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LATIN AMERICA

Controversial Brazilian law offers rape victims right to an abortion

Religious leaders believe women who have not been assaulted will misuse measure

A protestor defending sexual liberties and right to an abortion demonstrates during the recent papel visit in Rio de Janeiro. Ampliar foto
A protestor defending sexual liberties and right to an abortion demonstrates during the recent papel visit in Rio de Janeiro. EFE

Brazilian women who are the victims of sexual or gender violence will now get protection from the state after Congress passed a new law that was signed Thursday by President Dilma Rousseff.

Various religious leaders had asked Rousseff in private meetings to change certain clauses in the legislation because they considered that the measure would open a door to an eventual legalization of abortion. One of the aspects of the new law obligates public health workers to inform a rape victim her right to abort if she becomes pregnant.

Specifically, the law states that a woman will have access to the so-called morning-after pill. But religious groups argued this clause would entice women who are not rape victims to obtain an abortion at the state’s expense under the guise that they were sexually assaulted.

Cultural Minister Marta Suplicy, who for more than 20 years has been leading the fight for more equal rights for women, explained that the law’s aim was only to put into practice a “public policy for the protection of women” and doesn’t try to put the government at odds with religious leaders.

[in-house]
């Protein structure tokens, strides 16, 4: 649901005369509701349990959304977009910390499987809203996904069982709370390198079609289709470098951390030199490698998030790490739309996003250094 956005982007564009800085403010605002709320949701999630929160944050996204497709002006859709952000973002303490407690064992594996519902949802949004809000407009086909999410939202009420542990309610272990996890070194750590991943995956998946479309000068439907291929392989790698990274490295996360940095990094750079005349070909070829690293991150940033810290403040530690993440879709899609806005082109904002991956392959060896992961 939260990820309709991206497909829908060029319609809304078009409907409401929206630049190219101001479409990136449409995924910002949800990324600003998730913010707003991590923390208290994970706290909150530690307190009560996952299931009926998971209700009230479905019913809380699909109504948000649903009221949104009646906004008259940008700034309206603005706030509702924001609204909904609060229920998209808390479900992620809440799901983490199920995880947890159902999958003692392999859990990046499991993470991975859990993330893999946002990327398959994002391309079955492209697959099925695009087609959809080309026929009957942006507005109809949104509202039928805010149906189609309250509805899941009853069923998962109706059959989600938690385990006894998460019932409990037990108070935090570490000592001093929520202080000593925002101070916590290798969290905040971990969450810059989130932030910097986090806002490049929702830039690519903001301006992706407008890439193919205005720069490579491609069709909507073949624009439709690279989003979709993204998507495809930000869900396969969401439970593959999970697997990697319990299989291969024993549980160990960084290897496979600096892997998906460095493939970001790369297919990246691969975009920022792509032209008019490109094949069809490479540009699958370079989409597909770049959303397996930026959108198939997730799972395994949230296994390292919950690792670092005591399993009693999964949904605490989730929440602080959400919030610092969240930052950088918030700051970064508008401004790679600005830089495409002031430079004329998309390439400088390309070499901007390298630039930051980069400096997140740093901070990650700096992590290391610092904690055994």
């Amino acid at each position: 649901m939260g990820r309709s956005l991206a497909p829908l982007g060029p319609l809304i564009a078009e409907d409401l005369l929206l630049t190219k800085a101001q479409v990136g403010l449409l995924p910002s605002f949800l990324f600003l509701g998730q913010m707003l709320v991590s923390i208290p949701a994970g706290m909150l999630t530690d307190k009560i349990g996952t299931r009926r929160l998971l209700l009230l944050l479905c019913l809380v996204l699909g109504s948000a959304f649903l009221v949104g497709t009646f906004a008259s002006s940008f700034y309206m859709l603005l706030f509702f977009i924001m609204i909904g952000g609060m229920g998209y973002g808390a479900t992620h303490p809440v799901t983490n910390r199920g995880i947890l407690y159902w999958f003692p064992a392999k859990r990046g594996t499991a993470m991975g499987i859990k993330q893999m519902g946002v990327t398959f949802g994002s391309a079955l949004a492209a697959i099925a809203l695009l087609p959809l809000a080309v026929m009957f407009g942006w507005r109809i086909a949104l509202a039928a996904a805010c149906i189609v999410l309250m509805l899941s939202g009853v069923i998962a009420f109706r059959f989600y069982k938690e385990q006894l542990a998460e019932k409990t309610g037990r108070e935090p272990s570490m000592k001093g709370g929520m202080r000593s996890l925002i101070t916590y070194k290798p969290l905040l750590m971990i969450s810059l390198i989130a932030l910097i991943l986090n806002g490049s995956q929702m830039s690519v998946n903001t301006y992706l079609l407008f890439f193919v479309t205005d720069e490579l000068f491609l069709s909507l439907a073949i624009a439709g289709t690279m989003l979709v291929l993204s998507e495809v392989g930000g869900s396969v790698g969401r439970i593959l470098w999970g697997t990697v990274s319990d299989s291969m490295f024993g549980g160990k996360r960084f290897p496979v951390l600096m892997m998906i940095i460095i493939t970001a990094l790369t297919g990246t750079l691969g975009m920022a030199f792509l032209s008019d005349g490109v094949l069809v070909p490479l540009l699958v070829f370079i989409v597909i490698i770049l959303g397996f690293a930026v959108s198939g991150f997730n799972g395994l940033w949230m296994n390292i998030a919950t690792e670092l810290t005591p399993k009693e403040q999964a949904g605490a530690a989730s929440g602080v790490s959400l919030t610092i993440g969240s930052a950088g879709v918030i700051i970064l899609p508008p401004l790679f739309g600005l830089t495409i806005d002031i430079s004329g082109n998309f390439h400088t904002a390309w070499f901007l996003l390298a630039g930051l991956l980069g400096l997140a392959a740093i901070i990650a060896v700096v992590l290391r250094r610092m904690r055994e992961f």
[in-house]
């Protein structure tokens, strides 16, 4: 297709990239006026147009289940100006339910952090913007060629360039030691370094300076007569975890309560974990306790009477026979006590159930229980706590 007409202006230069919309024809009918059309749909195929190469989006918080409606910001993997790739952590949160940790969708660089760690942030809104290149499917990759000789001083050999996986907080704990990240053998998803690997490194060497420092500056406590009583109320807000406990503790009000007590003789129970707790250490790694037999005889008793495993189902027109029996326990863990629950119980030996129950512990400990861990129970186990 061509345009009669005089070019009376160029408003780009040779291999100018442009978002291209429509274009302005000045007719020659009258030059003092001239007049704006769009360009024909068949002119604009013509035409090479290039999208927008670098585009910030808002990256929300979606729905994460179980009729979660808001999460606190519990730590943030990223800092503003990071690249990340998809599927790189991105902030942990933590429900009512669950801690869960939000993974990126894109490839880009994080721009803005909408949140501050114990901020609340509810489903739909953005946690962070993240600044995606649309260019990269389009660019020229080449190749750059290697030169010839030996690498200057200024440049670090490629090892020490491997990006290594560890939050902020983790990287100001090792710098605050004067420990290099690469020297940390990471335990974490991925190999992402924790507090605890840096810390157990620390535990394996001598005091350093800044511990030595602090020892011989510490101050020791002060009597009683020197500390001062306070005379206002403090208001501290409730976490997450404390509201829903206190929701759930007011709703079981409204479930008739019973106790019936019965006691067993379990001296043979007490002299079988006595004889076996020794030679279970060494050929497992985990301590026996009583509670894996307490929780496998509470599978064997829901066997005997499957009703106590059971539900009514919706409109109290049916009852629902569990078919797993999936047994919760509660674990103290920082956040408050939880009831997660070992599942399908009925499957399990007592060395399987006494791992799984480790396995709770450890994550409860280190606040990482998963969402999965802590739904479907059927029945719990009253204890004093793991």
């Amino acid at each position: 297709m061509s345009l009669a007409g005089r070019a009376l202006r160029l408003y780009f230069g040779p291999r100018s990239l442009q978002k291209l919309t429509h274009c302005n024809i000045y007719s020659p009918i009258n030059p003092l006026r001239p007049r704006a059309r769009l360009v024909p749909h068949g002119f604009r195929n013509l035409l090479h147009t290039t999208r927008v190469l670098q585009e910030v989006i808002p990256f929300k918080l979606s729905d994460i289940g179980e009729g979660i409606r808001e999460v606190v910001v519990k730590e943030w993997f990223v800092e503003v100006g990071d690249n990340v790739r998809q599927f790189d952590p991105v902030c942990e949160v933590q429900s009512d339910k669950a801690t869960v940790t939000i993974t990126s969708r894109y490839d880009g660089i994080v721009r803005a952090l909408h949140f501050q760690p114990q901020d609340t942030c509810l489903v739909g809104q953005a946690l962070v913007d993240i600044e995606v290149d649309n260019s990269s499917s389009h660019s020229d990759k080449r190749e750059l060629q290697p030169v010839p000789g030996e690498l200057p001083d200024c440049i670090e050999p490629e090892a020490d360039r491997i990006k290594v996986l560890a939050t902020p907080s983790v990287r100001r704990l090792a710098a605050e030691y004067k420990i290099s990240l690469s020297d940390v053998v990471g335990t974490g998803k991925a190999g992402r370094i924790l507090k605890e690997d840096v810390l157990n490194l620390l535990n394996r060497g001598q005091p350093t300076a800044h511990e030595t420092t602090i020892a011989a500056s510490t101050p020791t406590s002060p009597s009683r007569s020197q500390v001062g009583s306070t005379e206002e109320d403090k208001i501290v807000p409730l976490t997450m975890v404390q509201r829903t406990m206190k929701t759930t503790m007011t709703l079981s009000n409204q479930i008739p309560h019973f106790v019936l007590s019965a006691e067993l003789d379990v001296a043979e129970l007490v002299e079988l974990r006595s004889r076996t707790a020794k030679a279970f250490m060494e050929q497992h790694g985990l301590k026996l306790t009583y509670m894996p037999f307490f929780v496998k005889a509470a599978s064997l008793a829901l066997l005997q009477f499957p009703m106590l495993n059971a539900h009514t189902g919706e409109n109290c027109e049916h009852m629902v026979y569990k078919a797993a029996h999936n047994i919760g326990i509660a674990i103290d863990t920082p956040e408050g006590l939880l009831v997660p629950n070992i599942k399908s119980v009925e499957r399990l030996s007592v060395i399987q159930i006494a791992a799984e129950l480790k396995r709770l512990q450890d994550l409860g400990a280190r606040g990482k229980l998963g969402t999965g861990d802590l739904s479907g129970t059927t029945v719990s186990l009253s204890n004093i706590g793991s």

But Ives Sandra Martins, a Catholic Church lawyer, said the law is ambiguous. “Now any woman who wants to have an abortion can go to the public hospital and say: ‘I was raped,’ and the doctors will be obligated to perform an abortion or face the possibilities of being sanctioned,” he said.

Up until the last moment, the Brazilian press speculated that President Rousseff would use her right to veto parts of the bill mainly because she had pledged to religious leaders that she would not legalize abortion during her presidential campaign.

She did, however, say the issue was one for Congress to decide and promised she would not step in.

Health Minister Alexandre Padilha said that with the new law, Congress has now offered rape victims “humanitarian and respectful treatment.”

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